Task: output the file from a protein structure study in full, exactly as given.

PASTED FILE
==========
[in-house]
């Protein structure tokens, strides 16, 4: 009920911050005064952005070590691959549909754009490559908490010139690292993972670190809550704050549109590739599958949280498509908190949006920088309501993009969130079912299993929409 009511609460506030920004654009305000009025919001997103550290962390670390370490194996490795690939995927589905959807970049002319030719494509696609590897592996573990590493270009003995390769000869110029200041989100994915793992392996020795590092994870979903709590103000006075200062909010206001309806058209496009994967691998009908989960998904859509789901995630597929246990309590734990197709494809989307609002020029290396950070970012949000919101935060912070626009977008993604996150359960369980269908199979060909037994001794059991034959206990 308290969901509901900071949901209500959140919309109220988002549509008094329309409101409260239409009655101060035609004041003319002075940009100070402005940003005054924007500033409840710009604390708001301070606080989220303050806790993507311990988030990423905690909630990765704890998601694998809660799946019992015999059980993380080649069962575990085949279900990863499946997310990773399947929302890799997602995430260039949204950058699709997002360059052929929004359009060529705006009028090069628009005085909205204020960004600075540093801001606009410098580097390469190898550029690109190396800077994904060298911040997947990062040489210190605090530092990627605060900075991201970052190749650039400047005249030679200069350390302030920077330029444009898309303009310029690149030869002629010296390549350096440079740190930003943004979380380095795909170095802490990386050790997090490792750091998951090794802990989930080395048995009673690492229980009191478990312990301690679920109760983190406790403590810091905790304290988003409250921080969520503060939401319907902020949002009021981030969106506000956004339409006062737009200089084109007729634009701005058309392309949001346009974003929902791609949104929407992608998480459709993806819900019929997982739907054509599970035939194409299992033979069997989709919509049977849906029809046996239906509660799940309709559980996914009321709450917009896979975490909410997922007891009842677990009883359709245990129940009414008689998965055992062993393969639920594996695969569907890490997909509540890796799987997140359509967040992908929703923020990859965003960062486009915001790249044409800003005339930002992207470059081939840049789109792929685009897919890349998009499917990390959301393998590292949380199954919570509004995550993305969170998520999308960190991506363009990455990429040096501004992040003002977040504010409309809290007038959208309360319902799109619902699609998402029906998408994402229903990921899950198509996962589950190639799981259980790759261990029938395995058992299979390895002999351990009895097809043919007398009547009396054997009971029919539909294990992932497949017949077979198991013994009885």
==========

[in-house]
């Protein structure tokens, strides 16, 4: 009920911050005064952005070590691959549909754009490559908490010139690292993972670190809550704050549109590739599958949280498509908190949006920088309501993009969130079912299993929409 009511609460506030920004654009305000009025919001997103550290962390670390370490194996490795690939995927589905959807970049002319030719494509696609590897592996573990590493270009003995390769000869110029200041989100994915793992392996020795590092994870979903709590103000006075200062909010206001309806058209496009994967691998009908989960998904859509789901995630597929246990309590734990197709494809989307609002020029290396950070970012949000919101935060912070626009977008993604996150359960369980269908199979060909037994001794059991034959206990 308290969901509901900071949901209500959140919309109220988002549509008094329309409101409260239409009655101060035609004041003319002075940009100070402005940003005054924007500033409840710009604390708001301070606080989220303050806790993507311990988030990423905690909630990765704890998601694998809660799946019992015999059980993380080649069962575990085949279900990863499946997310990773399947929302890799997602995430260039949204950058699709997002360059052929929004359009060529705006009028090069628009005085909205204020960004600075540093801001606009410098580097390469190898550029690109190396800077994904060298911040997947990062040489210190605090530092990627605060900075991201970052190749650039400047005249030679200069350390302030920077330029444009898309303009310029690149030869002629010296390549350096440079740190930003943004979380380095795909170095802490990386050790997090490792750091998951090794802990989930080395048995009673690492229980009191478990312990301690679920109760983190406790403590810091905790304290988003409250921080969520503060939401319907902020949002009021981030969106506000956004339409006062737009200089084109007729634009701005058309392309949001346009974003929902791609949104929407992608998480459709993806819900019929997982739907054509599970035939194409299992033979069997989709919509049977849906029809046996239906509660799940309709559980996914009321709450917009896979975490909410997922007891009842677990009883359709245990129940009414008689998965055992062993393969639920594996695969569907890490997909509540890796799987997140359509967040992908929703923020990859965003960062486009915001790249044409800003005339930002992207470059081939840049789109792929685009897919890349998009499917990390959301393998590292949380199954919570509004995550993305969170998520999308960190991506363009990455990429040096501004992040003002977040504010409309809290007038959208309360319902799109619902699609998402029906998408994402229903990921899950198509996962589950190639799981259980790759261990029938395995058992299979390895002999351990009895097809043919007398009547009396054997009971029919539909294990992932497949017949077979198991013994009885």